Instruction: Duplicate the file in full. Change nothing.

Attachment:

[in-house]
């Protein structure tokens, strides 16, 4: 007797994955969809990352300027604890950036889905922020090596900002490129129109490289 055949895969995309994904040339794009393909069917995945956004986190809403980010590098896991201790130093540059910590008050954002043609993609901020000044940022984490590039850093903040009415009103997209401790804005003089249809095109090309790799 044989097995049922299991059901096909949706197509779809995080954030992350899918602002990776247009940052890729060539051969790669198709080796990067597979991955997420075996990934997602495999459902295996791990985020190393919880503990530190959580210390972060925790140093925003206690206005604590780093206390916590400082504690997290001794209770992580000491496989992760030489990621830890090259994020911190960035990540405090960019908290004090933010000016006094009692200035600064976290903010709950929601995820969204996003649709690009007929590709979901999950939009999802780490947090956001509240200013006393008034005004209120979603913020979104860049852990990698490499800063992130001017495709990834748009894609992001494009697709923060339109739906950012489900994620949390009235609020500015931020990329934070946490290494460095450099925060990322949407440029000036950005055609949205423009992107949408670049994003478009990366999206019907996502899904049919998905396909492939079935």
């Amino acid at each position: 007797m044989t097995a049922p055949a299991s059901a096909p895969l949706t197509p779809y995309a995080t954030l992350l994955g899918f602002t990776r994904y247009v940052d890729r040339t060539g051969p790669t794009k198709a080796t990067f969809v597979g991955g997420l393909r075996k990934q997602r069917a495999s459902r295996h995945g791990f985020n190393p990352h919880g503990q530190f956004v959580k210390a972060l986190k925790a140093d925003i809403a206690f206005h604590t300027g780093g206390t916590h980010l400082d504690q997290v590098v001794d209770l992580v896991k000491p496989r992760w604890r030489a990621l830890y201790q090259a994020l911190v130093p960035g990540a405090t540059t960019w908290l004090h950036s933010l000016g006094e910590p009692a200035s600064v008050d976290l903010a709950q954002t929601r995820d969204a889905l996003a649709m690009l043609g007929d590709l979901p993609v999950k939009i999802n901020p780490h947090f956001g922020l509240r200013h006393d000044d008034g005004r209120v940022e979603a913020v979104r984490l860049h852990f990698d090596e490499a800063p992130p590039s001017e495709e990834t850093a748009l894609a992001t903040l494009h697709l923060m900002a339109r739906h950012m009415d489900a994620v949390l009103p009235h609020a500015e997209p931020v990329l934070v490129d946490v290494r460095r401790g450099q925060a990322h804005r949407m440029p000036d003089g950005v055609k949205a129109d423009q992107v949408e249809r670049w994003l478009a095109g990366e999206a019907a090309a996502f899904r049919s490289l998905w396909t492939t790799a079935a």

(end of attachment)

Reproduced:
[in-house]
């Protein structure tokens, strides 16, 4: 007797994955969809990352300027604890950036889905922020090596900002490129129109490289 055949895969995309994904040339794009393909069917995945956004986190809403980010590098896991201790130093540059910590008050954002043609993609901020000044940022984490590039850093903040009415009103997209401790804005003089249809095109090309790799 044989097995049922299991059901096909949706197509779809995080954030992350899918602002990776247009940052890729060539051969790669198709080796990067597979991955997420075996990934997602495999459902295996791990985020190393919880503990530190959580210390972060925790140093925003206690206005604590780093206390916590400082504690997290001794209770992580000491496989992760030489990621830890090259994020911190960035990540405090960019908290004090933010000016006094009692200035600064976290903010709950929601995820969204996003649709690009007929590709979901999950939009999802780490947090956001509240200013006393008034005004209120979603913020979104860049852990990698490499800063992130001017495709990834748009894609992001494009697709923060339109739906950012489900994620949390009235609020500015931020990329934070946490290494460095450099925060990322949407440029000036950005055609949205423009992107949408670049994003478009990366999206019907996502899904049919998905396909492939079935």
């Amino acid at each position: 007797m044989t097995a049922p055949a299991s059901a096909p895969l949706t197509p779809y995309a995080t954030l992350l994955g899918f602002t990776r994904y247009v940052d890729r040339t060539g051969p790669t794009k198709a080796t990067f969809v597979g991955g997420l393909r075996k990934q997602r069917a495999s459902r295996h995945g791990f985020n190393p990352h919880g503990q530190f956004v959580k210390a972060l986190k925790a140093d925003i809403a206690f206005h604590t300027g780093g206390t916590h980010l400082d504690q997290v590098v001794d209770l992580v896991k000491p496989r992760w604890r030489a990621l830890y201790q090259a994020l911190v130093p960035g990540a405090t540059t960019w908290l004090h950036s933010l000016g006094e910590p009692a200035s600064v008050d976290l903010a709950q954002t929601r995820d969204a889905l996003a649709m690009l043609g007929d590709l979901p993609v999950k939009i999802n901020p780490h947090f956001g922020l509240r200013h006393d000044d008034g005004r209120v940022e979603a913020v979104r984490l860049h852990f990698d090596e490499a800063p992130p590039s001017e495709e990834t850093a748009l894609a992001t903040l494009h697709l923060m900002a339109r739906h950012m009415d489900a994620v949390l009103p009235h609020a500015e997209p931020v990329l934070v490129d946490v290494r460095r401790g450099q925060a990322h804005r949407m440029p000036d003089g950005v055609k949205a129109d423009q992107v949408e249809r670049w994003l478009a095109g990366e999206a019907a090309a996502f899904r049919s490289l998905w396909t492939t790799a079935a």